Name: Thomas (Hsin-Wei) Ho
At the moment: Taiwan
Head Sommelier – Best Sommelier of Taiwan 2011
Contestant at the 2016 World Best Sommelier Competition
Please, tell us a little bit about your first encounter with wine & the wine industry? Any particular mentors at that time?
My first interaction with wine was as a part-time server at Tayih Landis Hotel as a University student. My manager (Weber Huang) inspired and encouraged me to pursue more education in the wine industry.
What specific traits or skills should a Sommelier(e) possess for professional performance and is there any person with that qualities you especially admire within the wine industry?
Enthusiasm. In my opinion, enthusiasm and love for wine is essential. Sharing that with the customers and inspiring the team bring life to the meal. Also, language skills are crucial in this environment to understand and serve the guests from all countries and cultures. Finally, I believe humility is key because there is always more to learn. The more wine you drink, the less you know.
Mr. Gerard Basset and Mr. Shinya Tasaki are the Sommeliers I respect and admire most.
What would be your advice to a young Sommelier(e) i.e. Commis Sommelier(e) where to look finding an adequate position at home or abroad? Any further tips?
First,I would recommend getting your foot in the door in any fine wine environment, whether it be a chain restaurant, independent restaurant, or wine shop. Regardless of where it is, I believe it is very important that you gain service experience because the customer’s dining experience is of the utmost importance. Second, I would suggest you constantly grow your knowledge – wine knowledge, spirit knowledge, beverage knowledge, food and dining knowledge, customer psychology, staff training knowledge, etc. Never be satisfied.
When a customer asks for advice on selecting wine what’s in your opinion would be the best approach?
There is no single bottle of wine suitable for everyone because every individual’s palate is different. As a sommelier, I try to pair wine not only with the meal, but also the customer. So I would get to know the customer first, then make a recommendation based on their tastes.
What’s your philosophy about glasses? Are you working with well-known brands or are you considering new brands as well and how do you determine?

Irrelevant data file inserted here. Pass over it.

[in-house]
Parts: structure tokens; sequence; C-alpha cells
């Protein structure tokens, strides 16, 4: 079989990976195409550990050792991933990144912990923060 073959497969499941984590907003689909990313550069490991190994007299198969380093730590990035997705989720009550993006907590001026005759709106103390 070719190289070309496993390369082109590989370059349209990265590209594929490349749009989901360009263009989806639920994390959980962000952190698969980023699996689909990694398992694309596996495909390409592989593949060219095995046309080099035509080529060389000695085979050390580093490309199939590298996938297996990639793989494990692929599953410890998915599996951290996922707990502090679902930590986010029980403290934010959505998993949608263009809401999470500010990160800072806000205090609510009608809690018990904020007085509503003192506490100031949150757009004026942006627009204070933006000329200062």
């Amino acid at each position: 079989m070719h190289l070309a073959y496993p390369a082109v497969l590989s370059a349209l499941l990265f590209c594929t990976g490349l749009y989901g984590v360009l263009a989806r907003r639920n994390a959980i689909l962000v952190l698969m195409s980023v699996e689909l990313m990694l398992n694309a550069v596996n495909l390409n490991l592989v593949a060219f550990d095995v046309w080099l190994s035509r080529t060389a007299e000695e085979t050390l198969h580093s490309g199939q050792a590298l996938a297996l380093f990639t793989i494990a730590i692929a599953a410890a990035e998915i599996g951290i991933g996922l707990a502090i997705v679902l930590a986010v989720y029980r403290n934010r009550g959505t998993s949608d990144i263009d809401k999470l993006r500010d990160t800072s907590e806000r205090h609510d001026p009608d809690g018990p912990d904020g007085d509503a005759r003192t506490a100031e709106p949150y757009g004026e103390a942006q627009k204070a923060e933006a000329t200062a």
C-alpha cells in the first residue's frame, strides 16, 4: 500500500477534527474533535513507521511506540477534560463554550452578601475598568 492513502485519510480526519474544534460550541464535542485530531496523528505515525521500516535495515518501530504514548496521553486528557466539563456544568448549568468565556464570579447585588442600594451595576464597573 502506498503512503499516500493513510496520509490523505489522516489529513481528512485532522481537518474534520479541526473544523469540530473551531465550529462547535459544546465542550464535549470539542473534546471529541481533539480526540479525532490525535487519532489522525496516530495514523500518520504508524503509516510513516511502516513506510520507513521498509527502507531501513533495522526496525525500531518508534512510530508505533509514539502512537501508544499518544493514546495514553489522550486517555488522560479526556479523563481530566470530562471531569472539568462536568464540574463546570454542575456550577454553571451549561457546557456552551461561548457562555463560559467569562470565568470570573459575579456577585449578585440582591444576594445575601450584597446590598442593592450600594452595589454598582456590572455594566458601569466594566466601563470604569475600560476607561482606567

Wine glasses are a very important part of the dining experience, both statistically and practically. They aid in the presentation of the wine’s aroma and texture. However, the condition of the glass is the MOST important aspect, i.e. perfectly clean and odor-free.
I use the French brand “LEGLE.” We chose the “Ultimate” handmade version to give our customers a great tasting experience.
What advice would you give people on pairing wine with food?
Don’t overthink it. Wine is meant to be enjoyed, so when in doubt just stick to the basics, i.e. high tannin wine shouldn’t be paired with seafood. Let the sommelier worry about the details.
For basic pairing I recommend approaching wine as “a part of the sauce.” Then, for advanced pairings, you can consider the texture – oxidation – season – alcohol – history.
Should a Sommelier(e) taste the guest’s wine?
Yes, the Sommelier should taste the guest’s wine. Especially if the wine is sold by the restaurant, but only if the guest approves, of course. It’s important to make sure the quality of the wine hasn’t been affected by storage or corked, no matter the price of the wine. I compare it to a chef trying the cuisine first to check the quality before presenting it to the guests.
Where would you suggest a young Sommelier start searching for Sommelier positions on the internet in your country?
joining wine tasting events or having a chat with wine lovers, they will know more than the internet.
What are the key ingredients for creating a wine list for a restaurant and what is your opinion on some ridiculous pricing on wine in restaurants, do you have tips on how to determine markups?
The key ingredients revolve around the style of your restaurant, the drinking culture in your city/country, and the average dinner price. I would say “Suitable” is the primary ingredient.
Mr. Gerard Basset says “We want customers to come back again.” And he says “Creating a 20 label wine list is more difficult than a 100 page wine list.”
How do you manage to stay on top of the changes in the wine industry?
I join as many wine seminars and expos as possible so I can follow the latest trends in the food & beverage industry. i.e. natural wines and zero-dosage sparkling wine. Because it’s always important to be prepared for the customers’ requests.
How would a new vineyard get the attention of someone like you to notice their wine and what’s the best way for producers to improve their chances of being listed?
I think joining wine expos, professional seminars or working with the Sommelier in a hotel or restaurant to present their wine would improve their chances of being listed.
If you were a wine, which variety would you be, and why?
Tempranillo from the Rioja region of Spain, because of its traditional, history, art culture and gourmet cuisine. Also, to me, this region represents the perfect meeting of good food + good wine + good culture + good art. It takes time to mature, like an artist.
What are the top 3 types of wine (your faves) would we find in your home wine collection and what’s your desert island wine?
My desert island wine would be a 1985 Richebourg Henri Jayer.
Any interesting suggestions about magazines or online platform?
I would recommend the Guildsomm website, it’s still important for sommelier carriers. Also, the Sommeliers International Magazine is a good read.
Thomas (Hsin-Wei) Ho
@ by Dominik Kozlik – Zeitgeist Sommeliers – International Sommelier Positions – www.sommelier-jobs.com